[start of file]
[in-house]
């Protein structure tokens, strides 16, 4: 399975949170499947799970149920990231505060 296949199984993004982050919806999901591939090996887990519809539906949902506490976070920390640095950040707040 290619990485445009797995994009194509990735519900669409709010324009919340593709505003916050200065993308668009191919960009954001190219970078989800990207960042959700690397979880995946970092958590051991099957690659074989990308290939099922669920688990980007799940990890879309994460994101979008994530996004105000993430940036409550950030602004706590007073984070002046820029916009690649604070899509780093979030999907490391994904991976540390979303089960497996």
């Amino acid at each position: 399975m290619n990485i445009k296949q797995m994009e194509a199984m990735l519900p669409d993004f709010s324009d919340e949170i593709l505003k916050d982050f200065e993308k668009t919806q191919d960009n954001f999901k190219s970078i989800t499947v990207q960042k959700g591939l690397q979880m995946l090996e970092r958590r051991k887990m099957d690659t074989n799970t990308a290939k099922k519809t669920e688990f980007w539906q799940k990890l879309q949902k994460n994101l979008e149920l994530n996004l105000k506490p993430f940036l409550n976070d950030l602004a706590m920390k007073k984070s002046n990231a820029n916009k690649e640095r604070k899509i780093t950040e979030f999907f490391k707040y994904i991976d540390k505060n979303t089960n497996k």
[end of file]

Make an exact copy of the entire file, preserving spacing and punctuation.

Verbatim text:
[in-house]
């Protein structure tokens, strides 16, 4: 399975949170499947799970149920990231505060 296949199984993004982050919806999901591939090996887990519809539906949902506490976070920390640095950040707040 290619990485445009797995994009194509990735519900669409709010324009919340593709505003916050200065993308668009191919960009954001190219970078989800990207960042959700690397979880995946970092958590051991099957690659074989990308290939099922669920688990980007799940990890879309994460994101979008994530996004105000993430940036409550950030602004706590007073984070002046820029916009690649604070899509780093979030999907490391994904991976540390979303089960497996």
């Amino acid at each position: 399975m290619n990485i445009k296949q797995m994009e194509a199984m990735l519900p669409d993004f709010s324009d919340e949170i593709l505003k916050d982050f200065e993308k668009t919806q191919d960009n954001f999901k190219s970078i989800t499947v990207q960042k959700g591939l690397q979880m995946l090996e970092r958590r051991k887990m099957d690659t074989n799970t990308a290939k099922k519809t669920e688990f980007w539906q799940k990890l879309q949902k994460n994101l979008e149920l994530n996004l105000k506490p993430f940036l409550n976070d950030l602004a706590m920390k007073k984070s002046n990231a820029n916009k690649e640095r604070k899509i780093t950040e979030f999907f490391k707040y994904i991976d540390k505060n979303t089960n497996k």